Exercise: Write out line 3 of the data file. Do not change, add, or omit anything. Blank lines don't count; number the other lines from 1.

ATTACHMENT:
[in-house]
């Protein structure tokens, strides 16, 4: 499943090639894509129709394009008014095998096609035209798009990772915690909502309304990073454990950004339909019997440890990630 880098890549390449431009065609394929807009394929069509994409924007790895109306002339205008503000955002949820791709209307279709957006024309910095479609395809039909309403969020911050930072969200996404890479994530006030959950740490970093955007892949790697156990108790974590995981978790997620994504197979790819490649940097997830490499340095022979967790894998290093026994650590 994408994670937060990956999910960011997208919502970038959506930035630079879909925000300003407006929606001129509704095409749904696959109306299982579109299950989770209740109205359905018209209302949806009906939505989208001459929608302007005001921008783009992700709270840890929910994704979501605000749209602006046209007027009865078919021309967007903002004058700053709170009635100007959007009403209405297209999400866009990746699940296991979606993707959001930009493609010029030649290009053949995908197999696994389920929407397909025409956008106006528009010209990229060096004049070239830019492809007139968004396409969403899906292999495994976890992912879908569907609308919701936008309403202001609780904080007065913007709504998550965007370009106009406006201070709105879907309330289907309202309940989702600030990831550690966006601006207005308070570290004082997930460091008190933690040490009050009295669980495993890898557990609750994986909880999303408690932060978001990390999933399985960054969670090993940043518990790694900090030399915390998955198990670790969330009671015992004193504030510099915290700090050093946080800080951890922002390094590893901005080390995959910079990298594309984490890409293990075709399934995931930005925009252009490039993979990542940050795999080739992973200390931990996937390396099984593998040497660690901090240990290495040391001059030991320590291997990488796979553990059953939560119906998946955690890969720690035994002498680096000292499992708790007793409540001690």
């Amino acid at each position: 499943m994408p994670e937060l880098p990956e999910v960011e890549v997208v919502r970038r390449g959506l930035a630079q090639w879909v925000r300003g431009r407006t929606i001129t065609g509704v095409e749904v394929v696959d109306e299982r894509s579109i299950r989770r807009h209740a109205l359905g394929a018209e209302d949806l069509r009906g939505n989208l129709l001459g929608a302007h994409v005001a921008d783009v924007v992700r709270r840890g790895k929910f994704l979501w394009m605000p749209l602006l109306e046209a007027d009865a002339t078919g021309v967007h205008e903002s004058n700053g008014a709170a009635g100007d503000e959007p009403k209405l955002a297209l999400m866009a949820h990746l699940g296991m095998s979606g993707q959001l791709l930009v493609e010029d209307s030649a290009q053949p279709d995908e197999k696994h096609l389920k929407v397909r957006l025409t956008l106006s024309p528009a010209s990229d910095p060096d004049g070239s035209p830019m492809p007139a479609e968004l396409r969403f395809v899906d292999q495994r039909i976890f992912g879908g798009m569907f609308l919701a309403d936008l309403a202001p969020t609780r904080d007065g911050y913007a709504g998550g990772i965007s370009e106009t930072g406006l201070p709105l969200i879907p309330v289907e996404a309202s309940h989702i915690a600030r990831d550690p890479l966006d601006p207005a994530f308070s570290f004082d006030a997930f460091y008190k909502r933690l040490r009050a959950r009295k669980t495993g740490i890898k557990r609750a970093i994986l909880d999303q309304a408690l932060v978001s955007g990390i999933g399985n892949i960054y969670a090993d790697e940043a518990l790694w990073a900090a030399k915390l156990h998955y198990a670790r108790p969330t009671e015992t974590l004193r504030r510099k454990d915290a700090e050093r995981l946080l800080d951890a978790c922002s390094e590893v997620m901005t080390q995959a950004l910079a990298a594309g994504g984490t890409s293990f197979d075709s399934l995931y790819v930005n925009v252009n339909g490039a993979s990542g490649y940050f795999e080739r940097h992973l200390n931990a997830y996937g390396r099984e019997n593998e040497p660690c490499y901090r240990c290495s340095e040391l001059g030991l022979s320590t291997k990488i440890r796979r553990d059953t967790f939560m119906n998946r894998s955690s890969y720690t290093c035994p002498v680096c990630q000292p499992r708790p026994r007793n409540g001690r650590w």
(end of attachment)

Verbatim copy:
């Amino acid at each position: 499943m994408p994670e937060l880098p990956e999910v960011e890549v997208v919502r970038r390449g959506l930035a630079q090639w879909v925000r300003g431009r407006t929606i001129t065609g509704v095409e749904v394929v696959d109306e299982r894509s579109i299950r989770r807009h209740a109205l359905g394929a018209e209302d949806l069509r009906g939505n989208l129709l001459g929608a302007h994409v005001a921008d783009v924007v992700r709270r840890g790895k929910f994704l979501w394009m605000p749209l602006l109306e046209a007027d009865a002339t078919g021309v967007h205008e903002s004058n700053g008014a709170a009635g100007d503000e959007p009403k209405l955002a297209l999400m866009a949820h990746l699940g296991m095998s979606g993707q959001l791709l930009v493609e010029d209307s030649a290009q053949p279709d995908e197999k696994h096609l389920k929407v397909r957006l025409t956008l106006s024309p528009a010209s990229d910095p060096d004049g070239s035209p830019m492809p007139a479609e968004l396409r969403f395809v899906d292999q495994r039909i976890f992912g879908g798009m569907f609308l919701a309403d936008l309403a202001p969020t609780r904080d007065g911050y913007a709504g998550g990772i965007s370009e106009t930072g406006l201070p709105l969200i879907p309330v289907e996404a309202s309940h989702i915690a600030r990831d550690p890479l966006d601006p207005a994530f308070s570290f004082d006030a997930f460091y008190k909502r933690l040490r009050a959950r009295k669980t495993g740490i890898k557990r609750a970093i994986l909880d999303q309304a408690l932060v978001s955007g990390i999933g399985n892949i960054y969670a090993d790697e940043a518990l790694w990073a900090a030399k915390l156990h998955y198990a670790r108790p969330t009671e015992t974590l004193r504030r510099k454990d915290a700090e050093r995981l946080l800080d951890a978790c922002s390094e590893v997620m901005t080390q995959a950004l910079a990298a594309g994504g984490t890409s293990f197979d075709s399934l995931y790819v930005n925009v252009n339909g490039a993979s990542g490649y940050f795999e080739r940097h992973l200390n931990a997830y996937g390396r099984e019997n593998e040497p660690c490499y901090r240990c290495s340095e040391l001059g030991l022979s320590t291997k990488i440890r796979r553990d059953t967790f939560m119906n998946r894998s955690s890969y720690t290093c035994p002498v680096c990630q000292p499992r708790p026994r007793n409540g001690r650590w």